Meet Soccer Mom: Full Time Law Enforcement

Quick Mandy Moment

I read more and more about sport officials being abused, battered, threatened and killed, and it gets me pretty angry. I get angry that it happened at all, which I feel is a pretty reasonable way to feel. I get angry that often the offender feels right in their actions, blames the emotion of the game, and expects to go on without repercussions. I get really angry when I read and hear that people (real, live people) don’t see the big deal, fail to see why criminal charges should be allowed. If it’s during a soccer game or basketball game, it’s not assault, it’s “part of the game.” That’s toxic thinking and this girl thinks it’s time to cut it out.

Oh, Mandy!


My world is about crime and punishment.

I’m a parent, so I decide what’s against the rules and I decide what an appropriate punishment is going to be. I have a job (a really great one), and I have to abide by a certain set of rules to keep that job. And if I don’t follow the rules, I’m subject to discipline the same way my children are subject to discipline at home.

cartoon image of hand cuffs

I’m also a soccer referee, so I deal with crime and punishment on the soccer field – where I don’t make the rules, and I don’t receive the punishment. I enforce the rules. (I may not necessarily see it this way but to make it black and white) When you commit a foul on the soccer field, that’s like committing a crime (they are called laws, after all). There’s a prescribed way that I deal with infringement. I don’t make up what the discipline is going to be or what the next phase of play is going to be. It’s not arbitrary. It’s just not up to me.

Referees on the soccer field or in the rink or on the court are so valuable. They’re able to look, with an unbiased eye, at the situations that unfold in front of them. They are trained to recognise infringement, and they’re trained in what procedure to follow when an infringement occurs. Despite what may be said, I’ve never met a fellow referee who ever made decisions based on a personal bias against a player or team.58-182-whistle_xl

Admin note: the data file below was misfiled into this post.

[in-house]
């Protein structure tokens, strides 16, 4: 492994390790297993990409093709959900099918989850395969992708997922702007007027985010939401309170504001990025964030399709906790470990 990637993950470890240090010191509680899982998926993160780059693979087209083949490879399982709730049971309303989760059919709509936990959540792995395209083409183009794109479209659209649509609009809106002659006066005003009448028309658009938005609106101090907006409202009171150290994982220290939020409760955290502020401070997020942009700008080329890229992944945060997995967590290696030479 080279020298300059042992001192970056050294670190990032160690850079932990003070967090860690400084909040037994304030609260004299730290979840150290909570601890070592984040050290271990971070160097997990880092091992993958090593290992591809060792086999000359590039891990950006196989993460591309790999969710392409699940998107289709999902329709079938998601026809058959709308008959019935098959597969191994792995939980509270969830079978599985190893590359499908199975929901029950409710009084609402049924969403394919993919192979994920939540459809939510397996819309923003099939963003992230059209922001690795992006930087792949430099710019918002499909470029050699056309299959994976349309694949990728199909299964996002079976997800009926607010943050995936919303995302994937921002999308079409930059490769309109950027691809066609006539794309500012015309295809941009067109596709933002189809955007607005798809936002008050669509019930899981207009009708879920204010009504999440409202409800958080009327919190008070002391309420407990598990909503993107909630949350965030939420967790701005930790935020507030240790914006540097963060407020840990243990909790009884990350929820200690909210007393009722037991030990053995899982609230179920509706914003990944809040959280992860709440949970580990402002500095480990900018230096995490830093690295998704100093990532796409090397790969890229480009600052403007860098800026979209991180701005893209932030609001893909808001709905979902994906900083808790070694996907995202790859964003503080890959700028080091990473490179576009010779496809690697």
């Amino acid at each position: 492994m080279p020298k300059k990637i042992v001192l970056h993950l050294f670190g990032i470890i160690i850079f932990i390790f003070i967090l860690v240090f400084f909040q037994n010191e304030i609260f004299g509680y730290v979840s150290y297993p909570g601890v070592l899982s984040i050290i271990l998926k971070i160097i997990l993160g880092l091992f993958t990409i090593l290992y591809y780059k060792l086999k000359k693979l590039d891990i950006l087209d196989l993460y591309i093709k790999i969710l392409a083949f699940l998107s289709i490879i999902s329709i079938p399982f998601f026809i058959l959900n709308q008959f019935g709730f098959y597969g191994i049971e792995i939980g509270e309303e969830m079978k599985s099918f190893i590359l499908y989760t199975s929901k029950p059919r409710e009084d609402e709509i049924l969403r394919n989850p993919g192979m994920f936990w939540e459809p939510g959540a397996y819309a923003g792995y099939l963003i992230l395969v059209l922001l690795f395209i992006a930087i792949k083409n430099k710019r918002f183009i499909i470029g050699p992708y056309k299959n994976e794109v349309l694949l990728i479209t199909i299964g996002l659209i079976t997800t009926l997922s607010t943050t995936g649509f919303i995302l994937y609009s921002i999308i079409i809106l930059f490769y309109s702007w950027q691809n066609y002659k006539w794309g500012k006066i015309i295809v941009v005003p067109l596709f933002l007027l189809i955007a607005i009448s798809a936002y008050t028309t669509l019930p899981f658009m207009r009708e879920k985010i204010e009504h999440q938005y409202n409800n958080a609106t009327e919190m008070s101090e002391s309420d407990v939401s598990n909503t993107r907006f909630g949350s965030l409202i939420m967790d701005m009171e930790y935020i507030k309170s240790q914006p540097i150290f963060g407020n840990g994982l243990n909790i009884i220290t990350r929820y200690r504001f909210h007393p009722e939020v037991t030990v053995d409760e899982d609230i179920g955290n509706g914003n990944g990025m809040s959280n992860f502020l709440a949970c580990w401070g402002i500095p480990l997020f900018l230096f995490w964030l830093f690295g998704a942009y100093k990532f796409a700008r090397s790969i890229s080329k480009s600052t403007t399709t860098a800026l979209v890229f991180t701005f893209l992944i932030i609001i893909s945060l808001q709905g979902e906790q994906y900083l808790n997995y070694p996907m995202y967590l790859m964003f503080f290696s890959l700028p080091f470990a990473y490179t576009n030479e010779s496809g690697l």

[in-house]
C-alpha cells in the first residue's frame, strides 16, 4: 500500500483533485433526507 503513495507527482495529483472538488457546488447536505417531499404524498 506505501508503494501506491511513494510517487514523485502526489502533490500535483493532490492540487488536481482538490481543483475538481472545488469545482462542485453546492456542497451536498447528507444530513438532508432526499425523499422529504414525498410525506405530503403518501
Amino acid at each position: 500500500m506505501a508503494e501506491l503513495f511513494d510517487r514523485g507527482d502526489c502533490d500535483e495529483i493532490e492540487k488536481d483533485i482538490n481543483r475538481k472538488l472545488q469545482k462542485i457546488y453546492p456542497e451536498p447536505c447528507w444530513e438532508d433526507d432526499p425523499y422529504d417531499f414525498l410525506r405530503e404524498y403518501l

It may surprise players to know that often, referees feel bad giving out sanctions (ok, maybe not often, but sometimes). We’re human, and we know they are, too. We understand that there’s an element of luck (good or bad, depending on where you’re standing) and that you probably (think ‘c’mon ref, I didn’t mean to‘) didn’t mean it, but that doesn’t change what actually happened. What actually happened was that an infringement occurred, and there’s a sanction. When we all agreed to participate in the game, we agreed to abide by the rules, regardless of what uniform we wear.

That’s organized society. That’s how all of society works. Infringement, sanctions. Crimes, punishments. When we work, when we drive, when we enter into legally binding agreements; we are partaking in the privileges of living in a organized society. Where there are rules. There are checks and balances. There’s order.

When we allow people to infringe on our rules and go against the procedures that have been put in place, we do ourselves a disservice. When we allow people to act with bias or prejudice, we make it acceptable for people to repeat the same infringements.

We live in a world where social media allows us to see every little thing. Images, videos, stories; they go viral. We love debating it. We love trying to place it on a scale for how severe it is. That needs to stop. It’s cut and dry. You recognize the infringement, then you implement the procedure. Whether it’s in the workplace, out on the pitch, or at home with my family – and all the drives in between – I’m submitting myself to a society that is organized, with rules, and I agree to abide by them. I don’t expect to be an exception if I infringe on the laws or the rules. I expect to be dealt the same process as anyone else.Dollarphotoclub_67769755.jpg

That’s organized society, and I’m a fan.

~Feel free to share your point of view in the comments.~
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